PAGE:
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Ahoofe Kasa!: Skin Bleaching and the Function of Beauty Among Ghanaian Women

Yaba Amgborale Blay


Globally, the practice of skin bleaching has reached pandemic proportions, and in Ghana, the focus of the current research, upwards of 30% of the female population currently actively bleaches. Medical professionals and public commentators all agree that the desire to be seen as beautiful motivates the practice. Advancing the popular Ghanaian aphorism “ahoofe kasa,” which means literally “beauty talks,” this article explores the politics of beauty among women in Ghana, particularly those who currently use or at one time have used skin lightening agents. More specifically, the study relies primarily upon qualitative data to investigate the relationship between gender, skin bleaching, light skin, and beauty. Although the participants interviewed indeed express that their use of skin lightening agents is fueled by their desire to be perceived as more noticeably beautiful, critical analysis of the data reveals that what they are seeking is not an arbitrary beauty, but one that is functional and materializes via light skin. In this way, beauty via light skin as gained through skin bleaching allows participants access to social capital, and for many, their newfound light skin color becomes a bartering tool negotiable for economic capital.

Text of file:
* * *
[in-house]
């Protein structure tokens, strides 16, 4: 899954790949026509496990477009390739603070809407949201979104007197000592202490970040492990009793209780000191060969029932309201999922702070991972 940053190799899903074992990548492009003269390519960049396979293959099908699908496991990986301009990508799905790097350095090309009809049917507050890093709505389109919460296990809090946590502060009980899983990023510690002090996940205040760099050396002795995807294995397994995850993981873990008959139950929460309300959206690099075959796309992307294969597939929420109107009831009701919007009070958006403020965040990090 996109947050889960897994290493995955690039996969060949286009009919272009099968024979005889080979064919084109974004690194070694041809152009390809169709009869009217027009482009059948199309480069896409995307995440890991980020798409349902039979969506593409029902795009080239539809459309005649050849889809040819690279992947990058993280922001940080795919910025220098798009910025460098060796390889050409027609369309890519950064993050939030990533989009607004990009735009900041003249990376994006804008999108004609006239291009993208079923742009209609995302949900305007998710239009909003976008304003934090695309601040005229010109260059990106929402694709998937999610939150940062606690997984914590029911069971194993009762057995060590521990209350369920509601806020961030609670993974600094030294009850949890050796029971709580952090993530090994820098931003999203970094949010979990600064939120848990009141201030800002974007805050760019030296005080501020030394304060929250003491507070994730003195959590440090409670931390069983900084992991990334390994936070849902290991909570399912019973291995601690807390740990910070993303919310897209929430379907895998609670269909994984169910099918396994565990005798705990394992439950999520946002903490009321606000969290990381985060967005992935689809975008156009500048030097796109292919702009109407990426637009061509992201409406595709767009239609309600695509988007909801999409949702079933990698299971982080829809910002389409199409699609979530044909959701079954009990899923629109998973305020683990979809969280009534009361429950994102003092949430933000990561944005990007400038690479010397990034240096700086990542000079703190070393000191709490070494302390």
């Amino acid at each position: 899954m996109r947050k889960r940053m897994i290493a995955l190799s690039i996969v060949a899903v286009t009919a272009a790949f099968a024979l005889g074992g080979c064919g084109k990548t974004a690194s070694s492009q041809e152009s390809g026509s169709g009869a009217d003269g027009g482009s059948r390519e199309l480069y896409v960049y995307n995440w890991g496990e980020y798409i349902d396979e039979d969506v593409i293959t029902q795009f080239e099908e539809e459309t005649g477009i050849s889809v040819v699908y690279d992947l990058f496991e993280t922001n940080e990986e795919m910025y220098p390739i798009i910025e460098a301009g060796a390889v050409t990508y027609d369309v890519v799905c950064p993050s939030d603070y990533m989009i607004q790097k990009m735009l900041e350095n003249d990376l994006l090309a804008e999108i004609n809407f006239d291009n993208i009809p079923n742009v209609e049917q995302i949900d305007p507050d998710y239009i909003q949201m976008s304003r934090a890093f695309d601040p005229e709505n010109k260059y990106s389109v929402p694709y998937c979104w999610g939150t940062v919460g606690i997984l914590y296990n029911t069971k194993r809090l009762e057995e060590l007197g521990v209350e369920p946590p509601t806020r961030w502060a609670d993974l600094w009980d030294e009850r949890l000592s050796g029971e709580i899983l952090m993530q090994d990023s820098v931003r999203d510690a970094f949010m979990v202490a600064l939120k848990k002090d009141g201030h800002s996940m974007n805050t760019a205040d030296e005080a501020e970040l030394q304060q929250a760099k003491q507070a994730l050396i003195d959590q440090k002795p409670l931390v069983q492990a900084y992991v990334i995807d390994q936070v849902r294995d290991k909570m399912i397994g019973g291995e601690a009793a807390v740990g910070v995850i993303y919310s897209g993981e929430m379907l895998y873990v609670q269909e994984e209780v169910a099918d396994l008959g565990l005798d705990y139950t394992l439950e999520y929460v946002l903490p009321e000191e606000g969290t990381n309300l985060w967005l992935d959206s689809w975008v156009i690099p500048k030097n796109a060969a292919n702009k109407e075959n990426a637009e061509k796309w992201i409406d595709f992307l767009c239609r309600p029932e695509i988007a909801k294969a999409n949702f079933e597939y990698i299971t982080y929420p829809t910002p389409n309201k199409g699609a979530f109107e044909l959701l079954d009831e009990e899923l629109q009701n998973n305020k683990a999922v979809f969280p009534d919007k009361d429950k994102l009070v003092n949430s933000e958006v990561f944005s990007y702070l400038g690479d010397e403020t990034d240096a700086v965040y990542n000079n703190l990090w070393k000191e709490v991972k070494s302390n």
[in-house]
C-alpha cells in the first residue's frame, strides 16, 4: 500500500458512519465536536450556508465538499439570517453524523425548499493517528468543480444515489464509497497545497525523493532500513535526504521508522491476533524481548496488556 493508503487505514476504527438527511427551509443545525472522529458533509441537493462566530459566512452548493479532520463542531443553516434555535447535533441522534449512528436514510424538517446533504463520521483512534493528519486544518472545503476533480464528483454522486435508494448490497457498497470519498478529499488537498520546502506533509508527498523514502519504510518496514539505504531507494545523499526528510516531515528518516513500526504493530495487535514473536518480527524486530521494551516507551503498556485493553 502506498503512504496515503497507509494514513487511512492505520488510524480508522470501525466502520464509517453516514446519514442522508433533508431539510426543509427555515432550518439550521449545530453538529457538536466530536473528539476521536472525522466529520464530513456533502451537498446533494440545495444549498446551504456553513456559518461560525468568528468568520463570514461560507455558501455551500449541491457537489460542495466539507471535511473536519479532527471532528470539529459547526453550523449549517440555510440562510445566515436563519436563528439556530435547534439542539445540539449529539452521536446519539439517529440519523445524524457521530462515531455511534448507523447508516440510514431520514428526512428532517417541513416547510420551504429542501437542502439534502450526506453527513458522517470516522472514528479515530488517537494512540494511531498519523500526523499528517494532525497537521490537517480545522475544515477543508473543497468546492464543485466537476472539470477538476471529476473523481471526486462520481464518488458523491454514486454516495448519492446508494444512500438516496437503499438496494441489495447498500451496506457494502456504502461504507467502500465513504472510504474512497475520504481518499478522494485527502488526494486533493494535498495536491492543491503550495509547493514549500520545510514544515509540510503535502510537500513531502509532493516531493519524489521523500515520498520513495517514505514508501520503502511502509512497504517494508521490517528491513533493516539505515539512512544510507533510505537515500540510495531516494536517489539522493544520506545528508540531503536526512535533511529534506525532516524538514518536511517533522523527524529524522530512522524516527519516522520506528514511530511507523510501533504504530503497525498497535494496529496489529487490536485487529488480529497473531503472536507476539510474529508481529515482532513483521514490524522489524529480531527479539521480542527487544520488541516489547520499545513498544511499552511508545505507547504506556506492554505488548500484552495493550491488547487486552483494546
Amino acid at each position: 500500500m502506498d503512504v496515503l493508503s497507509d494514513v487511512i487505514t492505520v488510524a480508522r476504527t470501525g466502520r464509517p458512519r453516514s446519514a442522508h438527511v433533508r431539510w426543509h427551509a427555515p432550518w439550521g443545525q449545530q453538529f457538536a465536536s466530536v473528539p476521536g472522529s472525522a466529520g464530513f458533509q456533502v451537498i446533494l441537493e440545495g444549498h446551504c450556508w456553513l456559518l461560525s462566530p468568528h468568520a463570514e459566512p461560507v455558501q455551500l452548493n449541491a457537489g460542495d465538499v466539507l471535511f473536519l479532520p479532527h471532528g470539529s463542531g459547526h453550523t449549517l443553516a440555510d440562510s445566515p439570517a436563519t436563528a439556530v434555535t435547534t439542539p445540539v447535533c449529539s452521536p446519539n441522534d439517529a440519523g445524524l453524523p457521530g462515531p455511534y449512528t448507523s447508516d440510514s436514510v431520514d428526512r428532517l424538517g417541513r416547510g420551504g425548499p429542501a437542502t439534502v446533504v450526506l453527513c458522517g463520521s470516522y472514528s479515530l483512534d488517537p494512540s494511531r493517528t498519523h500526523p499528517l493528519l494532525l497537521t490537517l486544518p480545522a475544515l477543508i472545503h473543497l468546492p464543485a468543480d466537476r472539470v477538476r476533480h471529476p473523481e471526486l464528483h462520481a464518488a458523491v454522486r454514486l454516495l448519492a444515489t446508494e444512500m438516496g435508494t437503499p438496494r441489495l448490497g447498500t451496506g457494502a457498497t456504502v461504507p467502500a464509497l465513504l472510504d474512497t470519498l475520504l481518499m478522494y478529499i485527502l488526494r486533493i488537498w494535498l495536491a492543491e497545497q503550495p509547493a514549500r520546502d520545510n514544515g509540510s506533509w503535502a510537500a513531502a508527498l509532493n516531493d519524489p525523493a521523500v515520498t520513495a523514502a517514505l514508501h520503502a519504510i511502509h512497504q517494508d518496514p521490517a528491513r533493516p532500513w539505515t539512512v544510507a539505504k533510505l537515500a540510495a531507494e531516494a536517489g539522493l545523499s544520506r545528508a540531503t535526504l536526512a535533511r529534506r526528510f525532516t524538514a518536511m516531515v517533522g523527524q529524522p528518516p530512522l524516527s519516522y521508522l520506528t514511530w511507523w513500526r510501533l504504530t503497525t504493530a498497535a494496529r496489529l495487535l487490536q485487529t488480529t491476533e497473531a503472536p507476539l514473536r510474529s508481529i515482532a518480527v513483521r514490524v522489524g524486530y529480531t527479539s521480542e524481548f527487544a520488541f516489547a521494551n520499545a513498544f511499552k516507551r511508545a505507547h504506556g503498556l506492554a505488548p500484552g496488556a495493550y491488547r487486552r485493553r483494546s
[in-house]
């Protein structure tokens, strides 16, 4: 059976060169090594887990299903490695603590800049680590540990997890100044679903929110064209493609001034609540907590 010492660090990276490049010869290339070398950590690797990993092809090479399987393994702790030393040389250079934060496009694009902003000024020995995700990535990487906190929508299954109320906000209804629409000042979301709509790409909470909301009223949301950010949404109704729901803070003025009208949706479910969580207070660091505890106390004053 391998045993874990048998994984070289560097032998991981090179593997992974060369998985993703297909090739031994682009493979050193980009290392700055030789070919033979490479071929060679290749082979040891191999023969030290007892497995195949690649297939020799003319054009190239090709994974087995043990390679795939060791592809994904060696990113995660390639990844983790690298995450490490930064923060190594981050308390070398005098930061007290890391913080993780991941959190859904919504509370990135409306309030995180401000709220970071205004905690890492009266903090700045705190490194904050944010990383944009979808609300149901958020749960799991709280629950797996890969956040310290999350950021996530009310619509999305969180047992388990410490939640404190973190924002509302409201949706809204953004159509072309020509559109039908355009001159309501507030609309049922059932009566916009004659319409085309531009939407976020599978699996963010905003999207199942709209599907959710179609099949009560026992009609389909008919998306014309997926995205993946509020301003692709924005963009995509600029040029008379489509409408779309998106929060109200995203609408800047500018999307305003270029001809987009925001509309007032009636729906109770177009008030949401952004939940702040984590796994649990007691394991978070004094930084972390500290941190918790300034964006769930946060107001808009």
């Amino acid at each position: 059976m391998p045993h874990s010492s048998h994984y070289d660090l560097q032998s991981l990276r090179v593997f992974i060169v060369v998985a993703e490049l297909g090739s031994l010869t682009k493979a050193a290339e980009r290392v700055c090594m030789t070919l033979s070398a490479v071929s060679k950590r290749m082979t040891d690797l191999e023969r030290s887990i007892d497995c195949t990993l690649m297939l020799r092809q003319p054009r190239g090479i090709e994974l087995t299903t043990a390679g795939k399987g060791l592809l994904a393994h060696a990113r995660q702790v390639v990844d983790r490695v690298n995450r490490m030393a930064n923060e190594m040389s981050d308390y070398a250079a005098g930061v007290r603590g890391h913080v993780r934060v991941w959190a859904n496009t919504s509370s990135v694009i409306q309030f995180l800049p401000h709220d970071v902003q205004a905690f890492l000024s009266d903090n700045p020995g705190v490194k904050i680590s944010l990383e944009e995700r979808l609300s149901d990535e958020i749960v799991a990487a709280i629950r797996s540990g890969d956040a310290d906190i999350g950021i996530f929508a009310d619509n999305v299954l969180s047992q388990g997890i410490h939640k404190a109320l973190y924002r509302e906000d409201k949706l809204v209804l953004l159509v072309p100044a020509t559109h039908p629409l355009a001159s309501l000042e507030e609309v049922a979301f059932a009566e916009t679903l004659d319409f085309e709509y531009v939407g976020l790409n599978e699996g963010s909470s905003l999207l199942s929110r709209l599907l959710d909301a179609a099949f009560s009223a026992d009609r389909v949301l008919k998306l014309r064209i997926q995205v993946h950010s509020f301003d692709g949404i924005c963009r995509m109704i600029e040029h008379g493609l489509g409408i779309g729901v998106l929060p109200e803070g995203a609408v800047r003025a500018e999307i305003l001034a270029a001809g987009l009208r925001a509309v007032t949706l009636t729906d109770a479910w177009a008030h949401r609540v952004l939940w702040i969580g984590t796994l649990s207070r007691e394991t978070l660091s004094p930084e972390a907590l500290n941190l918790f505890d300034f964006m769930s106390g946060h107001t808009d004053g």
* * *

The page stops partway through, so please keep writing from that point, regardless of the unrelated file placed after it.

Skin bleaching, beauty, social capital, gender, Ghana

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JENdA: A Journal of Culture and African Women Studies. ISSN: 1530-5686 (online).
Editors: Nkiru Nzegwu; Book Editor: Mary Dillard.

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